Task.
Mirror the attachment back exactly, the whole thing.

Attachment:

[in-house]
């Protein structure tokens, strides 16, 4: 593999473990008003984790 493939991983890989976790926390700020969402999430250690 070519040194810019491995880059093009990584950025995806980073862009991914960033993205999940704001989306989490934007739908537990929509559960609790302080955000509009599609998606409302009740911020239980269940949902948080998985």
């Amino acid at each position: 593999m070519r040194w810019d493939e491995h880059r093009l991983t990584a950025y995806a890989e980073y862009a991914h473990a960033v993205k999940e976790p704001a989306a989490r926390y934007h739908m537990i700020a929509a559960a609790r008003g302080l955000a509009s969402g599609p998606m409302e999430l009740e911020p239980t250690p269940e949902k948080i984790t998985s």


[in-house]
């Protein structure tokens, strides 16, 4: 593999473990008003984790 493939991983890989976790926390700020969402999430250690 070519040194810019491995880059093009990584950025995806980073862009991914960033993205999940704001989306989490934007739908537990929509559960609790302080955000509009599609998606409302009740911020239980269940949902948080998985």
């Amino acid at each position: 593999m070519r040194w810019d493939e491995h880059r093009l991983t990584a950025y995806a890989e980073y862009a991914h473990a960033v993205k999940e976790p704001a989306a989490r926390y934007h739908m537990i700020a929509a559960a609790r008003g302080l955000a509009s969402g599609p998606m409302e999430l009740e911020p239980t250690p269940e949902k948080i984790t998985s």